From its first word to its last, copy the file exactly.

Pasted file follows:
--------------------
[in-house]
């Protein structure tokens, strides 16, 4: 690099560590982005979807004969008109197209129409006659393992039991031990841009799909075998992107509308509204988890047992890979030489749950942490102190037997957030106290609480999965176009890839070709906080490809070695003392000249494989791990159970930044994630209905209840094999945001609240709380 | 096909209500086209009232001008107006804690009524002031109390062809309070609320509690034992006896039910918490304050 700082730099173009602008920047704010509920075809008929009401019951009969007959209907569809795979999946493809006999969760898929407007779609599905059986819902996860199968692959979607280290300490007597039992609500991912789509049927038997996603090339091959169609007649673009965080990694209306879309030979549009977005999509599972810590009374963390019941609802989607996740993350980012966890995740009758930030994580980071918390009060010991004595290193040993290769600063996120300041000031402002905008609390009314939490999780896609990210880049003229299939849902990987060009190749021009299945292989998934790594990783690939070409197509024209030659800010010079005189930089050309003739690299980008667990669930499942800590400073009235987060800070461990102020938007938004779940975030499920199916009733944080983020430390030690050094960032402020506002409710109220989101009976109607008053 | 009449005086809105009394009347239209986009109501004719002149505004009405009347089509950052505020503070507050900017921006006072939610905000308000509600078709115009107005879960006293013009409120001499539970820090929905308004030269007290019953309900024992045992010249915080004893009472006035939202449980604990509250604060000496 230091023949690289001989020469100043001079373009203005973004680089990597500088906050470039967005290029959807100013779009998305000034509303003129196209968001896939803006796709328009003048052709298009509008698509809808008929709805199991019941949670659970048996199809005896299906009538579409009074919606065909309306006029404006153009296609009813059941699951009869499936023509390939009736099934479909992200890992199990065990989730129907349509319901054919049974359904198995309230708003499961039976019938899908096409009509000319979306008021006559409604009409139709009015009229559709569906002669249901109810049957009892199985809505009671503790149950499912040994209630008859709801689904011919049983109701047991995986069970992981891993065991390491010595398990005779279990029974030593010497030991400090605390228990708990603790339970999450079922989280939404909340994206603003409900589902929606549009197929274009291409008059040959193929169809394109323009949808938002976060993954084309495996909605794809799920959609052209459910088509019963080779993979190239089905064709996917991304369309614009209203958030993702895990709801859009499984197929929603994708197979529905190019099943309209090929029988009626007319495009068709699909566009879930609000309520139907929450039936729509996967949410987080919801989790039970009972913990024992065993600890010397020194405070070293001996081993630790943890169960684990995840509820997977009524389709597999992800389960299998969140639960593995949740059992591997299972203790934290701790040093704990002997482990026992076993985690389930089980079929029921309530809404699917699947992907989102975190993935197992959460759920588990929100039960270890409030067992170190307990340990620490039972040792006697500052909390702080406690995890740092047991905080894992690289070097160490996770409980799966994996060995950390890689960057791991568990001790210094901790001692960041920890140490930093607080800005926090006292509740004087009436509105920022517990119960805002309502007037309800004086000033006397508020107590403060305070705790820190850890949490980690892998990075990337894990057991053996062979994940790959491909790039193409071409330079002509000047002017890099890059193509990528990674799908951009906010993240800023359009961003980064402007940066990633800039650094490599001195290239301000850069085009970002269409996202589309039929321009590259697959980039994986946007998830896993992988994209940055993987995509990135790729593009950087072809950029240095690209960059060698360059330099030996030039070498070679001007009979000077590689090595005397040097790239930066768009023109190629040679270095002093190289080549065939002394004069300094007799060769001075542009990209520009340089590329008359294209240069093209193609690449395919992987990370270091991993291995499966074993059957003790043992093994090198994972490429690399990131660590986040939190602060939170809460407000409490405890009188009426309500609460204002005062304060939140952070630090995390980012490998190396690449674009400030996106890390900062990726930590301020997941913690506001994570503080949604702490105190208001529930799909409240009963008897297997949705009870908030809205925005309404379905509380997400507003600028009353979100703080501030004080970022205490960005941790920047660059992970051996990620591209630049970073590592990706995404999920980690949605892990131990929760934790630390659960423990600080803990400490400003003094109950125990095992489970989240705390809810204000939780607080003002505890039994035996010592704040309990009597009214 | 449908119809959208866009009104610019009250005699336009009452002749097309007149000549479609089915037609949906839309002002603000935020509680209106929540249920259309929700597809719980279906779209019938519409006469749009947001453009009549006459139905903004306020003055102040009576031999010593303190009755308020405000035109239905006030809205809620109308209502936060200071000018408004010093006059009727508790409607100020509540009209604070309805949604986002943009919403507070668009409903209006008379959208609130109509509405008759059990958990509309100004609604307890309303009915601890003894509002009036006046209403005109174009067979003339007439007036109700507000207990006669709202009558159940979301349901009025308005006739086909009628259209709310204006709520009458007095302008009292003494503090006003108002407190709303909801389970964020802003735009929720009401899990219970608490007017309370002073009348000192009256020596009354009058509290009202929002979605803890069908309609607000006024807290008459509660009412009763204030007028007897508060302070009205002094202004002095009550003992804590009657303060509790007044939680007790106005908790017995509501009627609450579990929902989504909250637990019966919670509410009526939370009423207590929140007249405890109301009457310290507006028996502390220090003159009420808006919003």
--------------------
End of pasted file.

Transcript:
[in-house]
């Protein structure tokens, strides 16, 4: 690099560590982005979807004969008109197209129409006659393992039991031990841009799909075998992107509308509204988890047992890979030489749950942490102190037997957030106290609480999965176009890839070709906080490809070695003392000249494989791990159970930044994630209905209840094999945001609240709380 | 096909209500086209009232001008107006804690009524002031109390062809309070609320509690034992006896039910918490304050 700082730099173009602008920047704010509920075809008929009401019951009969007959209907569809795979999946493809006999969760898929407007779609599905059986819902996860199968692959979607280290300490007597039992609500991912789509049927038997996603090339091959169609007649673009965080990694209306879309030979549009977005999509599972810590009374963390019941609802989607996740993350980012966890995740009758930030994580980071918390009060010991004595290193040993290769600063996120300041000031402002905008609390009314939490999780896609990210880049003229299939849902990987060009190749021009299945292989998934790594990783690939070409197509024209030659800010010079005189930089050309003739690299980008667990669930499942800590400073009235987060800070461990102020938007938004779940975030499920199916009733944080983020430390030690050094960032402020506002409710109220989101009976109607008053 | 009449005086809105009394009347239209986009109501004719002149505004009405009347089509950052505020503070507050900017921006006072939610905000308000509600078709115009107005879960006293013009409120001499539970820090929905308004030269007290019953309900024992045992010249915080004893009472006035939202449980604990509250604060000496 230091023949690289001989020469100043001079373009203005973004680089990597500088906050470039967005290029959807100013779009998305000034509303003129196209968001896939803006796709328009003048052709298009509008698509809808008929709805199991019941949670659970048996199809005896299906009538579409009074919606065909309306006029404006153009296609009813059941699951009869499936023509390939009736099934479909992200890992199990065990989730129907349509319901054919049974359904198995309230708003499961039976019938899908096409009509000319979306008021006559409604009409139709009015009229559709569906002669249901109810049957009892199985809505009671503790149950499912040994209630008859709801689904011919049983109701047991995986069970992981891993065991390491010595398990005779279990029974030593010497030991400090605390228990708990603790339970999450079922989280939404909340994206603003409900589902929606549009197929274009291409008059040959193929169809394109323009949808938002976060993954084309495996909605794809799920959609052209459910088509019963080779993979190239089905064709996917991304369309614009209203958030993702895990709801859009499984197929929603994708197979529905190019099943309209090929029988009626007319495009068709699909566009879930609000309520139907929450039936729509996967949410987080919801989790039970009972913990024992065993600890010397020194405070070293001996081993630790943890169960684990995840509820997977009524389709597999992800389960299998969140639960593995949740059992591997299972203790934290701790040093704990002997482990026992076993985690389930089980079929029921309530809404699917699947992907989102975190993935197992959460759920588990929100039960270890409030067992170190307990340990620490039972040792006697500052909390702080406690995890740092047991905080894992690289070097160490996770409980799966994996060995950390890689960057791991568990001790210094901790001692960041920890140490930093607080800005926090006292509740004087009436509105920022517990119960805002309502007037309800004086000033006397508020107590403060305070705790820190850890949490980690892998990075990337894990057991053996062979994940790959491909790039193409071409330079002509000047002017890099890059193509990528990674799908951009906010993240800023359009961003980064402007940066990633800039650094490599001195290239301000850069085009970002269409996202589309039929321009590259697959980039994986946007998830896993992988994209940055993987995509990135790729593009950087072809950029240095690209960059060698360059330099030996030039070498070679001007009979000077590689090595005397040097790239930066768009023109190629040679270095002093190289080549065939002394004069300094007799060769001075542009990209520009340089590329008359294209240069093209193609690449395919992987990370270091991993291995499966074993059957003790043992093994090198994972490429690399990131660590986040939190602060939170809460407000409490405890009188009426309500609460204002005062304060939140952070630090995390980012490998190396690449674009400030996106890390900062990726930590301020997941913690506001994570503080949604702490105190208001529930799909409240009963008897297997949705009870908030809205925005309404379905509380997400507003600028009353979100703080501030004080970022205490960005941790920047660059992970051996990620591209630049970073590592990706995404999920980690949605892990131990929760934790630390659960423990600080803990400490400003003094109950125990095992489970989240705390809810204000939780607080003002505890039994035996010592704040309990009597009214 | 449908119809959208866009009104610019009250005699336009009452002749097309007149000549479609089915037609949906839309002002603000935020509680209106929540249920259309929700597809719980279906779209019938519409006469749009947001453009009549006459139905903004306020003055102040009576031999010593303190009755308020405000035109239905006030809205809620109308209502936060200071000018408004010093006059009727508790409607100020509540009209604070309805949604986002943009919403507070668009409903209006008379959208609130109509509405008759059990958990509309100004609604307890309303009915601890003894509002009036006046209403005109174009067979003339007439007036109700507000207990006669709202009558159940979301349901009025308005006739086909009628259209709310204006709520009458007095302008009292003494503090006003108002407190709303909801389970964020802003735009929720009401899990219970608490007017309370002073009348000192009256020596009354009058509290009202929002979605803890069908309609607000006024807290008459509660009412009763204030007028007897508060302070009205002094202004002095009550003992804590009657303060509790007044939680007790106005908790017995509501009627609450579990929902989504909250637990019966919670509410009526939370009423207590929140007249405890109301009457310290507006028996502390220090003159009420808006919003």